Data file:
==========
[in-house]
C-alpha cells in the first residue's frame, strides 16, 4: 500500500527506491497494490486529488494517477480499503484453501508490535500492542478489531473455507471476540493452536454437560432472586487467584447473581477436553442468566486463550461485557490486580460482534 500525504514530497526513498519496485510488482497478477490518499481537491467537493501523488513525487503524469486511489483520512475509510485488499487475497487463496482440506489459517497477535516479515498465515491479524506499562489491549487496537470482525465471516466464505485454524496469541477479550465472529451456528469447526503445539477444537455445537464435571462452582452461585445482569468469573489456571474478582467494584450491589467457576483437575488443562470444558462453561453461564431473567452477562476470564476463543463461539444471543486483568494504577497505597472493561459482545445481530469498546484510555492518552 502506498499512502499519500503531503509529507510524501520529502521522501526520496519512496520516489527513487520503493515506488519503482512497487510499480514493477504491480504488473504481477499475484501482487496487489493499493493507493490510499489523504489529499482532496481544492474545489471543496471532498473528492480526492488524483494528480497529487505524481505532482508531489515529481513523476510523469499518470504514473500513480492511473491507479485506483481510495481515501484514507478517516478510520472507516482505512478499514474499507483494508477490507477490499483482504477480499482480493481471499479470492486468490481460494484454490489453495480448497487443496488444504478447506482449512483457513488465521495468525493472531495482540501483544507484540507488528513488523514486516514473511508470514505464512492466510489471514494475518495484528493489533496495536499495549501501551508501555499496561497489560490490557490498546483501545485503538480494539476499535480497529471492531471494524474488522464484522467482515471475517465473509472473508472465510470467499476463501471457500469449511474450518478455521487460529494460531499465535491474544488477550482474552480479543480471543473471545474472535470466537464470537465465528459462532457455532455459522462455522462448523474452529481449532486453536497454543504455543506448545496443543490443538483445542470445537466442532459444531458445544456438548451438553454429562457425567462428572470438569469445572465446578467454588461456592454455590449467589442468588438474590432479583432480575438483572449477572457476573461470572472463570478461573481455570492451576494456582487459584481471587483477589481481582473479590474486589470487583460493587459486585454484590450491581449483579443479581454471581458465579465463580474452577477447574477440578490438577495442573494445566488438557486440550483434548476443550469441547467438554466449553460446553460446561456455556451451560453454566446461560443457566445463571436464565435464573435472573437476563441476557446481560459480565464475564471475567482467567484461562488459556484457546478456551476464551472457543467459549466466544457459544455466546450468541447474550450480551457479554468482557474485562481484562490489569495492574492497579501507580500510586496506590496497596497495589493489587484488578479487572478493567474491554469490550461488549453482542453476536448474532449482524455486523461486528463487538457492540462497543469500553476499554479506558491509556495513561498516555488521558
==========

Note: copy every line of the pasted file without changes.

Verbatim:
[in-house]
C-alpha cells in the first residue's frame, strides 16, 4: 500500500527506491497494490486529488494517477480499503484453501508490535500492542478489531473455507471476540493452536454437560432472586487467584447473581477436553442468566486463550461485557490486580460482534 500525504514530497526513498519496485510488482497478477490518499481537491467537493501523488513525487503524469486511489483520512475509510485488499487475497487463496482440506489459517497477535516479515498465515491479524506499562489491549487496537470482525465471516466464505485454524496469541477479550465472529451456528469447526503445539477444537455445537464435571462452582452461585445482569468469573489456571474478582467494584450491589467457576483437575488443562470444558462453561453461564431473567452477562476470564476463543463461539444471543486483568494504577497505597472493561459482545445481530469498546484510555492518552 502506498499512502499519500503531503509529507510524501520529502521522501526520496519512496520516489527513487520503493515506488519503482512497487510499480514493477504491480504488473504481477499475484501482487496487489493499493493507493490510499489523504489529499482532496481544492474545489471543496471532498473528492480526492488524483494528480497529487505524481505532482508531489515529481513523476510523469499518470504514473500513480492511473491507479485506483481510495481515501484514507478517516478510520472507516482505512478499514474499507483494508477490507477490499483482504477480499482480493481471499479470492486468490481460494484454490489453495480448497487443496488444504478447506482449512483457513488465521495468525493472531495482540501483544507484540507488528513488523514486516514473511508470514505464512492466510489471514494475518495484528493489533496495536499495549501501551508501555499496561497489560490490557490498546483501545485503538480494539476499535480497529471492531471494524474488522464484522467482515471475517465473509472473508472465510470467499476463501471457500469449511474450518478455521487460529494460531499465535491474544488477550482474552480479543480471543473471545474472535470466537464470537465465528459462532457455532455459522462455522462448523474452529481449532486453536497454543504455543506448545496443543490443538483445542470445537466442532459444531458445544456438548451438553454429562457425567462428572470438569469445572465446578467454588461456592454455590449467589442468588438474590432479583432480575438483572449477572457476573461470572472463570478461573481455570492451576494456582487459584481471587483477589481481582473479590474486589470487583460493587459486585454484590450491581449483579443479581454471581458465579465463580474452577477447574477440578490438577495442573494445566488438557486440550483434548476443550469441547467438554466449553460446553460446561456455556451451560453454566446461560443457566445463571436464565435464573435472573437476563441476557446481560459480565464475564471475567482467567484461562488459556484457546478456551476464551472457543467459549466466544457459544455466546450468541447474550450480551457479554468482557474485562481484562490489569495492574492497579501507580500510586496506590496497596497495589493489587484488578479487572478493567474491554469490550461488549453482542453476536448474532449482524455486523461486528463487538457492540462497543469500553476499554479506558491509556495513561498516555488521558